The funky, synthed-out fuzzy riff that starts off “Rattlesnake” tells you all you need to know about St. Vincent. The second the song begins you get the sense that Annie Clark’s “St. Vincent” isn’t interested in feel; she’s interested in making you move. Even songs with a message (“Digital Witness”) have a certain whimsical feel. Clark has been held in high regard for years; and for good reason. Early on in her career, Clark spent time playing with The Polyphonic Spree and Sufjan Stevens before embarking on a solo career. Other career highlights include 2012’s collaboration Love this Giant, with former Talking Heads frontman David Byrne. On this, her eponymously titled fourth album, Clark appears to be having a little fun for a change.
Right or wrong, D’Angelo (Michael Eugene Archer) has always been perceived as an singer that can’t seem to decide whether he wants to be a sex symbol or an artist. Roughly 10 listens in to Black Messiah and its obvious that the singer is interested in the latter. Black Messiah utterly turns the notion of D’Angelo as some sexy R&B crooner on its head. The melodies here (“1000 Deaths” and “Ain’t that Easy”) are amelodic and dissonant. In fact, throughout Black Messiah D’Angelo’s voice is barely audible, and discerning the lyrics is quite a chore. The music transitions from the bombast of “Bomb Squad” era beats (or even early Ice Cube), to lighter fare like “Charade,” which is in many ways a tip of the hat to the Purple one. Its brilliance is not immediately obvious, as the music and lyrics challenge the listener. But in the end, this collection of music stands as one of the year’s best.
Commune has a sound that reminds me of Australia’s Tame Impala. The music is generally straightforward, but atmospherically (the usage of drums big and small, the psychedelic twelve-string Byrds-like twang) and the extended jams add a little complexity to the overall aesthetic. Add in the siren-like howls that define the vocals, and you have the perfect soundtrack to Burning Man. It’s familiar and refreshing at all once, and for that, it’s worthy of top-10 billing.
Better late than never I suppose. It only took ten albums for this Athens, Georgia based outfit to seep into my regular music rotation. Of course, once I properly digested English Oceans, I couldn’t shake it. Led by guitarists/vocalists Mike Cooley (equally splitting song-writing duties for the first time) and Patterson Hood (principal songwriter), English Oceans is straight-ahead Southern rock without pretention. The music is steady but honest. And the lyrics have a certain narrative quality, as the songs tell tales seemed to be ripped from an Elmore Leonard novel. There are no bells and whistles here, but often that’s the hardest thing to pull off. Here, the lyrics, the melody, and the music take priority, resulting in a notable collection of new material.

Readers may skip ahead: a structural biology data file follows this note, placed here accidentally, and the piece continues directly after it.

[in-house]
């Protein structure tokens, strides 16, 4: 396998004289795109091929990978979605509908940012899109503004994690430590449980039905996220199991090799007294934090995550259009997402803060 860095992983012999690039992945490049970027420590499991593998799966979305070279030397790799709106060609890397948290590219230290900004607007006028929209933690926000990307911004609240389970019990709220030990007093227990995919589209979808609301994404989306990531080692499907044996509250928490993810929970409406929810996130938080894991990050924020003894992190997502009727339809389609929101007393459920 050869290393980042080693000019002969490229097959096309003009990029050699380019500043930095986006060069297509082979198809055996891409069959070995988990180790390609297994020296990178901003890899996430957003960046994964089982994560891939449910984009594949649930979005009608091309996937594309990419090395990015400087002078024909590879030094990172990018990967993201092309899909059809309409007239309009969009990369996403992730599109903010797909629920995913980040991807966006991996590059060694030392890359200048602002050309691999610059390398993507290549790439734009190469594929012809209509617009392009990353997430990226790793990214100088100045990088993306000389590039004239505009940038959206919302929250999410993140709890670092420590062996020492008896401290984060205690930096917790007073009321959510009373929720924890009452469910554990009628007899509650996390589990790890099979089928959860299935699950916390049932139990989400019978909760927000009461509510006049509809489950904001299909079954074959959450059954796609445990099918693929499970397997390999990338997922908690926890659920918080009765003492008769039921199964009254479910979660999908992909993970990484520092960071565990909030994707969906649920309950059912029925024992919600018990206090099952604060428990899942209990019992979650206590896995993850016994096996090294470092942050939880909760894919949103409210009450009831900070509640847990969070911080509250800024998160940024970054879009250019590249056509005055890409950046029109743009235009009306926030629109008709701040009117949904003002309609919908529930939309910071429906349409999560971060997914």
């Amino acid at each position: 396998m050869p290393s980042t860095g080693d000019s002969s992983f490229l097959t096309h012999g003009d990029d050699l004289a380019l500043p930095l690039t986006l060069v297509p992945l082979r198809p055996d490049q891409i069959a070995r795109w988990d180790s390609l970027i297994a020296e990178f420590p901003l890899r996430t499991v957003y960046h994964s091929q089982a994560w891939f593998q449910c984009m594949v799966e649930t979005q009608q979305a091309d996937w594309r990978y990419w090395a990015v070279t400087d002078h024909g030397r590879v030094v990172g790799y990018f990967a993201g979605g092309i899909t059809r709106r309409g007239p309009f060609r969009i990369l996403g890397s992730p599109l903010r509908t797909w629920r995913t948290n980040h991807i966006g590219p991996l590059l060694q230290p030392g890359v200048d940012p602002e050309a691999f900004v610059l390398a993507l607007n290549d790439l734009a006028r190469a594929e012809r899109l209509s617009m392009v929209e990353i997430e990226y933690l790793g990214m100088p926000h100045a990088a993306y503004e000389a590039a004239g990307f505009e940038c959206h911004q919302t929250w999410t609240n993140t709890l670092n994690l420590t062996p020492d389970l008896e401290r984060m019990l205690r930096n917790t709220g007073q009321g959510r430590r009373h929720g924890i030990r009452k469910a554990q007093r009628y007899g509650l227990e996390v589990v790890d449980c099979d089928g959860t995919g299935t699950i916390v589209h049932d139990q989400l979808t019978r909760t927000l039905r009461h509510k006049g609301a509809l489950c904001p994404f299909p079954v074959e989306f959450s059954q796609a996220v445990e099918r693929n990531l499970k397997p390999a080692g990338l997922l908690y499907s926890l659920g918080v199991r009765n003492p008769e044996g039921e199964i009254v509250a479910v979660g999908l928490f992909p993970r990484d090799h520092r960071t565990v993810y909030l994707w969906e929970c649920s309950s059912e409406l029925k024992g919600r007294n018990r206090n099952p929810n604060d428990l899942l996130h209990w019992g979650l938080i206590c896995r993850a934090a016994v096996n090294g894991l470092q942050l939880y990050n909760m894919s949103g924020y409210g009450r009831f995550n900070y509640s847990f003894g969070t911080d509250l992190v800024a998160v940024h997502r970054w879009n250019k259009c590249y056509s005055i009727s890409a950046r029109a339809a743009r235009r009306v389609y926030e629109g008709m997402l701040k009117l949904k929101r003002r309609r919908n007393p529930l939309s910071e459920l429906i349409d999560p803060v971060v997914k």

6. The War on Drugs
Lost in the Dream
Release Date: March 18, 2014
As I write this, it occurs to me that there seems to a common thread throughout many of my record reviews: adoration for an album that I once loathed. Lost in the Dream the third studio album from Philadelphia indie rock band The War on Drugs is no different. Indeed, about a year ago, Scott Hoyer – my friend and fellow co-host of the music podcast Bring tha Noize – sent me a text heaping praise on this album. In the end, you probably know what happens next: he says the album’s great; I say it sucks, and then I end up eating my words. Lost in the Dream is a deeply contemplative album, rich with ambient sounds, moody in places, but urgent in others. It’s a bit long in the tooth though, clocking in at a shade past an hour. The opener goes on for nearly 9 minutes, and there are several instrumental interludes, placed throughout. But that’s part of what makes it such a unique album. It swells, it moves, and it takes you through a variety of different moods, one song contrasting with another in a way that’s difficult to pull off.
Shriek begins with a syncopated vamp, two notes an octave apart, teetering back and forth for a little while. It goes on long enough to keep you wondering what is to come. The drums, bass and layers of synths step in to form a vibe that sounds more like a mishmash of St. Vincent and Everything but the Girl. And less like the dreamy folk-rock this duo has been serving up for years. Heck, if you set this song (or any other on this album) up alongside the title track from the band’s breakout album Civilian, you might think it was lead vocalist Jenn Wasner’s side project. It’s as if someone hid her guitars. Of course that doesn’t mean the album isn’t any good. Sure it’s slickly produced. And yes, much of the raw energy of Civilian is missing. But still present are Wasner’s effortlessly alluring vocals, which take center stage. And there is some great songwriting here; especially on “Glory” and “Sick Talk” which, back to back, make up the middle of the album. To be sure, some longtime fans will come away bored. But the change in direction should not detract from what is a brave effort, rich with great music.